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updated: 3/26/2013 7:36 PM

District 96 candidates debate transparency

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  • Gregory Smith

      Gregory Smith

  • Marc Tepper

      Marc Tepper

  • Renee Klass

      Renee Klass

  • Robert Gauthier

      Robert Gauthier

  • James Strezewski

      James Strezewski

 

Is Kildeer Countryside School District 96 doing enough to be transparent to its parents and taxpayers?

For Gregory Smith, who's challenging four incumbents for a seat on the school board in next month's election, the answer is no.

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Smith is running for one of four seats at stake in the April 9 election. To win, he'll have to defeat one of four incumbents: Marc Tepper, Renee Klass, Robert Gauthier and James Strezewski.

The challenger believes the district needs to be more transparent, providing, for example, webcasts of school board meetings.

"Not everyone is able to attend," Smith said, adding that posting meetings online would encourage public participation. "I think that's a common process now. Many school districts do that. "

Smith also wants documentation and meeting agenda packets on district's website.

"You look on the website right now, you can't really see trends," he said. "You need to be almost an expert activist to really determine how the district is doing."

Gauthier, however, believes the district is doing plenty to be transparent. He noted, for example, that meeting minutes are regularly posted online.

"I actually have people look at them and ask me questions about them," he said.

Meetings are open to the public, which is free to address the board, he added.

"We let people address if there is an issue," he said. "So from the transparency point of view, I'm not sure what more we can do."

Gauthier said he is leery of webcasts because of both cost and concerns some might attend meetings just to be seen.

Klass said the district has taken steps to improve communications with the public.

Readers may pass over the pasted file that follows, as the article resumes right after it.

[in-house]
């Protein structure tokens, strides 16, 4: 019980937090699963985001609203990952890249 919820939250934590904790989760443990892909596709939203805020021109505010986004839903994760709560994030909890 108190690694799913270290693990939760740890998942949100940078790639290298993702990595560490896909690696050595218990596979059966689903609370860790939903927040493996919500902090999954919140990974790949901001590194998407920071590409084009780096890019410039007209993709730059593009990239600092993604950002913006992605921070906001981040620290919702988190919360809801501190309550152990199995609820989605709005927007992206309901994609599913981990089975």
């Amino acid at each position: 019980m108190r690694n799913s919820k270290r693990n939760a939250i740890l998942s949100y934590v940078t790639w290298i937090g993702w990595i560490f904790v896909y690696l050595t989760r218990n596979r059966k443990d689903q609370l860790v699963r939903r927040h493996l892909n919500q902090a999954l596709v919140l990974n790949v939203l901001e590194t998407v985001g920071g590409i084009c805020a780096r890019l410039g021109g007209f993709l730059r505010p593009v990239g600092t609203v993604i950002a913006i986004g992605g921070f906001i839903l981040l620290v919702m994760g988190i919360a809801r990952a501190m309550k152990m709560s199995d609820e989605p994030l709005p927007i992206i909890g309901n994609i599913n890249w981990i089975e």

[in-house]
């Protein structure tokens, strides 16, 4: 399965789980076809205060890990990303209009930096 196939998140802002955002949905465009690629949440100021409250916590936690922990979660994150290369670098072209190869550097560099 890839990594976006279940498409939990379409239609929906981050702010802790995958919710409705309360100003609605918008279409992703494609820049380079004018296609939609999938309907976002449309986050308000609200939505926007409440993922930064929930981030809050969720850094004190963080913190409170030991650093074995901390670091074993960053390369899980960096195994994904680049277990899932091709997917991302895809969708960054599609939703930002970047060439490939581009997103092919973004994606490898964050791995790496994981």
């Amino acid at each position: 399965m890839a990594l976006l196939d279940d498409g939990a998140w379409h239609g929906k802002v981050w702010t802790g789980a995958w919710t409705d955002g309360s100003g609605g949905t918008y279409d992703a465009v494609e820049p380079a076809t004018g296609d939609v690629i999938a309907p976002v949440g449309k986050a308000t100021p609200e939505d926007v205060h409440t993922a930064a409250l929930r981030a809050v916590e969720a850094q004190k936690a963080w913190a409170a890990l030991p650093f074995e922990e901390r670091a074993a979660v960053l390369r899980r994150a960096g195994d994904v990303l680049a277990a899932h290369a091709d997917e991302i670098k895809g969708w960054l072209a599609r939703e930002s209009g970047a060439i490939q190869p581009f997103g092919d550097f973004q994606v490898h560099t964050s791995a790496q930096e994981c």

"We have monthly superintendent messages that go out to the parent body, both in an email and in a podcast," she said.

Online surveys also have been implemented.

"I feel that it's satisfactory, but I (also) feel like there has been much improvement in the last couple of years," she said.

Tepper agreed that communications have improved, citing the creation of the State of the District report that stemmed out of efforts to become more environmentally friendly.

"Three years ago we made an initiative to go green. Everything was then done electronically. We realized somewhere along the line that we missed over half of our taxpayers because over half of our taxpayers do not have kids in our schools," he said. "And so we (followed the lead of surrounding districts) and came out with an annual report to give information to the taxpayers at large about what's going on in our district and what's happening. The information is there." Strezewski believes the district puts out enough material to keep residents informed.

"That newsletter that we put out was intended to really cover that, cover it for a family that has children in the district and those that don't," he said. "We're responsible for the taxpayers' money. That really reports to them and tells them what's happening with their money, but it also does it in a user-friendly way."

Rather than make a flood of documents available that the average person would have trouble digesting, Strezewski said the district should focus on passing along relevant, easily understood information.

"It's incumbent upon the board to be able to take (the information) and turn it into something that makes sense to them," he said. "Report the facts and numbers that actually hit home with the average taxpayer. So transparency yes, but in a way that means something to the user."

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